Woody Allen and jazz
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Wed Aug 2 22:45:23 MDT 2000
Lou, thanks for this very detailed commentary on woody and jazz! I was informed a
Louis Proyect wrote:
> Recently I have run into Woody Allen and Soon-Yi Previn near 5th Avenue and
> 91st street, only 4 blocks from my building on 3rd Avenue and 91st. I do
> not say hello. Allen, the ultimate recluse, appears to be circulating in
> public more often nowadays. For a while this was nearly impossible during
> the public relations debacle that followed word of his romance with Soon-Yi.
> As a major part of his attempt to refurbish his image, Allen agreed to
> participate in a documentary based on a tour of more than a dozen European
> cities with his Dixieland revival band. Titled "Wild Man Blues", it either
> shows him and Soon-Yi at leisure in palatial hotels, or him playing
> clarinet with the band on various concert stages before adoring fans. As
> everybody knows, including Allen who admits as much on camera, nobody would
> pay a nickel to hear him if he hadn't become so successful as an actor,
> director and screenwriter.
> What the documentary also reveals, however, is his growing malaise as he
> tries to come to grips with the fact that his recent films have been deemed
> critical failures as well as box-office flops. It is only in Europe where
> Allen-like Jerry Lewis-still has a hallowed reputation. Even Soon-Yi seems
> underwhelmed by his more recent films. Over breakfast she tells him that
> she found "Interiors" tedious. This is another meaning of the "blues" in
> the film's title. We are witnessing the fall to earth of a major artist.
> What's remarkable is that the film's director, Barbara Kopple, had been
> best known for politically engaged films like the Academy Award winning
> documentary "Harlan County USA" (about miners striking in Kentucky) and
> "The American Dream" (meat packers striking in Minnesota). Since Woody
> Allen is relentlessly anti-political, this seems like an odd choice at first.
> Perhaps, not so odd considering that prior to making the Allen documentary,
> she made "Fallen Champ: The Untold Story of Mike Tyson" in 1992 for NBC.
> Tyson was in jail, on charges of rape, when she started making the film.
> Allen's reputation around that time was about as tarnished and for similar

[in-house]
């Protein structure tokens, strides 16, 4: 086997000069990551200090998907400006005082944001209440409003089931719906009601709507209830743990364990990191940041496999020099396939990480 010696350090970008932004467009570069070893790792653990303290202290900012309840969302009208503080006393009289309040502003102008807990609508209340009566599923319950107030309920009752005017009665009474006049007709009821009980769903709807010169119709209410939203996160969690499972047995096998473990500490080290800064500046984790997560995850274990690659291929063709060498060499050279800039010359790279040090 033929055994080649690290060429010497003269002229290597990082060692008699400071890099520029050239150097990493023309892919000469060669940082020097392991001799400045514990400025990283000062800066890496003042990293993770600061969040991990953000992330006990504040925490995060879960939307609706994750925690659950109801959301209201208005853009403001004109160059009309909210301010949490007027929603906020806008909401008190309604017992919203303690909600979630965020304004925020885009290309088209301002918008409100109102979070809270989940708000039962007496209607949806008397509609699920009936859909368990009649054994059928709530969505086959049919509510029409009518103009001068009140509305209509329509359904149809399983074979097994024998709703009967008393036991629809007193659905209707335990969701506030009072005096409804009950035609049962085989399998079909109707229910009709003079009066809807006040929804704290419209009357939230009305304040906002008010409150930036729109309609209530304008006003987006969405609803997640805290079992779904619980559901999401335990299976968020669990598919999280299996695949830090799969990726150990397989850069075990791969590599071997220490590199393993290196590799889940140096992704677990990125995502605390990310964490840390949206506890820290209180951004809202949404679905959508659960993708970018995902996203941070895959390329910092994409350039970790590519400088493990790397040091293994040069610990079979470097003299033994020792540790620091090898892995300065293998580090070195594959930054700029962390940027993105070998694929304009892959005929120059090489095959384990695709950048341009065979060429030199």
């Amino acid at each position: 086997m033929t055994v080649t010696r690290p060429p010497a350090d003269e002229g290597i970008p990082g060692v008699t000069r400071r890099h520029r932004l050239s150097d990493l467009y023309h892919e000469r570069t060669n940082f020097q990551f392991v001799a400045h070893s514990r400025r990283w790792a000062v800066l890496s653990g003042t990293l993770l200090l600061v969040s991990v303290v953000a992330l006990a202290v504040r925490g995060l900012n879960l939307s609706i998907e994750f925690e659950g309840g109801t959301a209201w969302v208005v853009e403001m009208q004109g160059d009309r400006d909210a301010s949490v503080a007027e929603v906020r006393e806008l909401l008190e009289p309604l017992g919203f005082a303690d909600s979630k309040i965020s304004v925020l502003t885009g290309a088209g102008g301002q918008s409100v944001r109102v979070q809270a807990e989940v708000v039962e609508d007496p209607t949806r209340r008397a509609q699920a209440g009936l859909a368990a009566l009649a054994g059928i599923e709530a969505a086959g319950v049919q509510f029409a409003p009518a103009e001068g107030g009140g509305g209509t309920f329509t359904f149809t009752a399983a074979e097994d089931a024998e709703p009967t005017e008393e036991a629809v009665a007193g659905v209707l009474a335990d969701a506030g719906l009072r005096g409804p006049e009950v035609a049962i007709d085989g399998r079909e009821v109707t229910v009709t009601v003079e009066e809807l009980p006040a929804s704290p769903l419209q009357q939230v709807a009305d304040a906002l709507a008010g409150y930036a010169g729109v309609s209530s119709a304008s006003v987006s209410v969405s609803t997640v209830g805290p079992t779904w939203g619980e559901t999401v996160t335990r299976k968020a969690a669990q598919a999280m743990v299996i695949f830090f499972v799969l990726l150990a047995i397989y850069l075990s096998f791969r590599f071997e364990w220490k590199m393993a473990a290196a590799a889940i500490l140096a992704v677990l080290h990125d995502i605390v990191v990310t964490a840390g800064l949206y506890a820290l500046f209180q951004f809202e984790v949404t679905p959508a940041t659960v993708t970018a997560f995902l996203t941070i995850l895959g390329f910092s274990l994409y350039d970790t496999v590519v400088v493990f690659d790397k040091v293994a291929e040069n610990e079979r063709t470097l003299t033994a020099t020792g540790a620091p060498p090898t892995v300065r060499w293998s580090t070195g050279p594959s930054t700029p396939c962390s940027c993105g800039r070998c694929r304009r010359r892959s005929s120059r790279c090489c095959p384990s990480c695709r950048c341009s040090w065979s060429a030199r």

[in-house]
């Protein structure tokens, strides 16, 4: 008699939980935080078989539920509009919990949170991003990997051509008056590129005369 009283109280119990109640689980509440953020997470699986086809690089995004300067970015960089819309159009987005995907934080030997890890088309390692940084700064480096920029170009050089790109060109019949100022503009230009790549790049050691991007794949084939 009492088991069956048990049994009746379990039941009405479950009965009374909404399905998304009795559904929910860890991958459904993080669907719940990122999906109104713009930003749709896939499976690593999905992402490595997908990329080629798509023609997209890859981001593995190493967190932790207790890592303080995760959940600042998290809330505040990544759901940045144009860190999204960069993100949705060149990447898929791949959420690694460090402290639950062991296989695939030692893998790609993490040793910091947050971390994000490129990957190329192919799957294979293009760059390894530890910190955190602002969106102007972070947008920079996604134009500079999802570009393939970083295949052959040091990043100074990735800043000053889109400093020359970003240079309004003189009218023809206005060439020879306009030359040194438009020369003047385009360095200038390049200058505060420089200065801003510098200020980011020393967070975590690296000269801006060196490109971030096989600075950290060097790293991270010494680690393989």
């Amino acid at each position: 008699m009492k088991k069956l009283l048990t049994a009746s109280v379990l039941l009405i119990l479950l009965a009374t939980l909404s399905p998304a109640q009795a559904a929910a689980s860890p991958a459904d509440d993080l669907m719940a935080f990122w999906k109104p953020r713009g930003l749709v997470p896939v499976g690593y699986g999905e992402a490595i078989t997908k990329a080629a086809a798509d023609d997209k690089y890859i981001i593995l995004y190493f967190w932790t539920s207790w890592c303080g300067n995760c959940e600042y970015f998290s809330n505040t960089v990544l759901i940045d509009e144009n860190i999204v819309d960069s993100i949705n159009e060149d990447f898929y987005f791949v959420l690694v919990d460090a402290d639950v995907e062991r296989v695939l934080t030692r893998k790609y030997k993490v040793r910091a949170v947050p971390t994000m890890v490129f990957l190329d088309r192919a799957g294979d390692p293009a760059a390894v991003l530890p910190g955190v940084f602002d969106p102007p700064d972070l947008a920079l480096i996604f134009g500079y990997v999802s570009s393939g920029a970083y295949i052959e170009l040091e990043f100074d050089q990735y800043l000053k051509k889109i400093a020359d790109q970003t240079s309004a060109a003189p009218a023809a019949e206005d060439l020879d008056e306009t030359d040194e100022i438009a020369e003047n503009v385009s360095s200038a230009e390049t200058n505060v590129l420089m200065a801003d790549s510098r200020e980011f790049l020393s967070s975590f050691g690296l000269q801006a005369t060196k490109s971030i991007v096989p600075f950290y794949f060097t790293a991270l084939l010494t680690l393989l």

> reasons: preying on women.
> Maybe plain old-fashioned pecuniary considerations influenced her decision
> to make a film about Allen, since these are not plush times for leftwing
> documentarians. Kopple has responded to the market by turning to other
> kinds of filmmaking. She's directed two episodes of the ABC series
> "Homicide," and even made some commercials, most notably the Reebok ad
> featuring female basketball star Saudia Roundtree.
> Turning to jazz performance, the central concern of "Wild Man Blues", we
> find that Allen's attitude toward jazz is not that far from his film
> esthetic. Woody Allen's films, especially in recent years, are mostly a
> pastiche of styles from the European film vocabulary. He tells Kopple that
> he makes movies like the kind he loved when he was growing up, which means
> Fellini or Bergman. Unfortunately, what Allen does not understand is that
> Fellini and Bergman made films in a completely different way. They drew
> upon local reality and human drama in order to make works with a universal
> appeal. It is exactly those elements that Allen has lost touch with,
> cocooning himself in a socially homogenous world of highly successful media
> and show business types in uptown Manhattan.
> Jazz for Woody Allen is what he heard on the radio growing up. This is big
> band music. He cites Count Basie, Benny Goodman, Artie Shaw, and Glen
> Miller. Needless to say, he lacks the financial and musical resources to
> recreate the big band sound today. So he settles on another kind of music
> from a more innocent past. He performs the music of jazz's infancy: 1920s
> New Orleans. Seen in performance, Allen's band has a worshipful attitude
> toward the genre. Although it is technically competent, it lacks the fire
> and passion of the original. Discussing the cool reception he received in
> Rome, Woody tells people back in his hotel room that the audience seemed
> "anesthetized." Obviously, this is the result when you are working in a
> genre that lacks any kind of organic connection to a living society,
> whether it is jazz from the 1920s or movies slavishly imitating Fellini or
> Turning now to one of Woody Allen's most recent (and unwatchable)
> films--"Sweet and Lowdown"-we are presented with not only another version
> of his museum sensibility with respect to music, but an apologia for his
> own amoral behavior.
> Unlike other films in homage to Europeans, "Sweet and Lowdown" is basically